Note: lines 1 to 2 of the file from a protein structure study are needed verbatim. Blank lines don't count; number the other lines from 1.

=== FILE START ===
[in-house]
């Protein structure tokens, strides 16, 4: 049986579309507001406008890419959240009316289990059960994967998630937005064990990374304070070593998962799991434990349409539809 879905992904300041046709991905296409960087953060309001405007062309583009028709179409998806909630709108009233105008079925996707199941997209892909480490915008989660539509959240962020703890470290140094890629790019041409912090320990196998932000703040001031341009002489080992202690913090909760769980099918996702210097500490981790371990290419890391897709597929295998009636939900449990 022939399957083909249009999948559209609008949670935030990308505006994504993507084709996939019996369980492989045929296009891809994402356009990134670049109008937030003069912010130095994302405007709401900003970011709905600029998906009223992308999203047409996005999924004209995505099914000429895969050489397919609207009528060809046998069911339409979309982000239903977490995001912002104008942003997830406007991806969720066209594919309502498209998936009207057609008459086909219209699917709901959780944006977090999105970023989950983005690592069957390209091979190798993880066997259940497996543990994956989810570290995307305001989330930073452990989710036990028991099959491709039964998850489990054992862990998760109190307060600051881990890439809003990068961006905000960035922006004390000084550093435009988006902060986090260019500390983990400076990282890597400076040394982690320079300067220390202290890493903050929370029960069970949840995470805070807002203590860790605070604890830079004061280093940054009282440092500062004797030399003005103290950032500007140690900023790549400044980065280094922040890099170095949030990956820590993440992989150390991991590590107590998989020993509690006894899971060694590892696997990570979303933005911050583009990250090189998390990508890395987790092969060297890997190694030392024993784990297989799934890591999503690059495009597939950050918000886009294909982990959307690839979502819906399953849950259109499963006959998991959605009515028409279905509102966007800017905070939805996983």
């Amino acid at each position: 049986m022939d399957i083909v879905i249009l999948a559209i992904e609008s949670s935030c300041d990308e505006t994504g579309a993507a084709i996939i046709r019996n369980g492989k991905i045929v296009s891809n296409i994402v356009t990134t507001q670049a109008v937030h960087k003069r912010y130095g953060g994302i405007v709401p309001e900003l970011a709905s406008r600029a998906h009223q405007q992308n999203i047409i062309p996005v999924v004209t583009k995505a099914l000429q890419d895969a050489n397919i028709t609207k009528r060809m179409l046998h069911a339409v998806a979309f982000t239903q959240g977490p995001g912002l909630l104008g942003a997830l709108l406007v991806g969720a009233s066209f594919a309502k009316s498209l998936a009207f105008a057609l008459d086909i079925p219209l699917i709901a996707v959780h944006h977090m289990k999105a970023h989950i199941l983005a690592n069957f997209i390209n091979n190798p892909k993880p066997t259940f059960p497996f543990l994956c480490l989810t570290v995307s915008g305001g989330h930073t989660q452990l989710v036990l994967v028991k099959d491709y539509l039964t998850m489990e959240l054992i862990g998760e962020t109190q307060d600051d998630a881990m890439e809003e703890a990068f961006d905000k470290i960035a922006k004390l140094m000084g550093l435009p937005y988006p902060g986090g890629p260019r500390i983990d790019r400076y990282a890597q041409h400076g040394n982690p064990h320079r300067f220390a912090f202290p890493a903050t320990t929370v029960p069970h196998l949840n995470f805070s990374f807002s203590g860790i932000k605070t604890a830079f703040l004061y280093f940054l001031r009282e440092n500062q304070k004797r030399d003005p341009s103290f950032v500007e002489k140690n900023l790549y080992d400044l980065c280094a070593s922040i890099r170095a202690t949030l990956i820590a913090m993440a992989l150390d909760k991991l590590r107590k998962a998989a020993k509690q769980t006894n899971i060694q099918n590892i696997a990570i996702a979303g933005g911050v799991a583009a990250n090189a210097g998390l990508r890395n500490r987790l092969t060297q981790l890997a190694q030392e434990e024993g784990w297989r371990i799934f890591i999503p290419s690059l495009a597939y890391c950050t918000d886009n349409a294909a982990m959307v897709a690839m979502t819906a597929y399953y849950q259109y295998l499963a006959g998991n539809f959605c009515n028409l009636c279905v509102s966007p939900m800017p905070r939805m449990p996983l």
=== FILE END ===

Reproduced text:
[in-house]
């Protein structure tokens, strides 16, 4: 049986579309507001406008890419959240009316289990059960994967998630937005064990990374304070070593998962799991434990349409539809 879905992904300041046709991905296409960087953060309001405007062309583009028709179409998806909630709108009233105008079925996707199941997209892909480490915008989660539509959240962020703890470290140094890629790019041409912090320990196998932000703040001031341009002489080992202690913090909760769980099918996702210097500490981790371990290419890391897709597929295998009636939900449990 022939399957083909249009999948559209609008949670935030990308505006994504993507084709996939019996369980492989045929296009891809994402356009990134670049109008937030003069912010130095994302405007709401900003970011709905600029998906009223992308999203047409996005999924004209995505099914000429895969050489397919609207009528060809046998069911339409979309982000239903977490995001912002104008942003997830406007991806969720066209594919309502498209998936009207057609008459086909219209699917709901959780944006977090999105970023989950983005690592069957390209091979190798993880066997259940497996543990994956989810570290995307305001989330930073452990989710036990028991099959491709039964998850489990054992862990998760109190307060600051881990890439809003990068961006905000960035922006004390000084550093435009988006902060986090260019500390983990400076990282890597400076040394982690320079300067220390202290890493903050929370029960069970949840995470805070807002203590860790605070604890830079004061280093940054009282440092500062004797030399003005103290950032500007140690900023790549400044980065280094922040890099170095949030990956820590993440992989150390991991590590107590998989020993509690006894899971060694590892696997990570979303933005911050583009990250090189998390990508890395987790092969060297890997190694030392024993784990297989799934890591999503690059495009597939950050918000886009294909982990959307690839979502819906399953849950259109499963006959998991959605009515028409279905509102966007800017905070939805996983």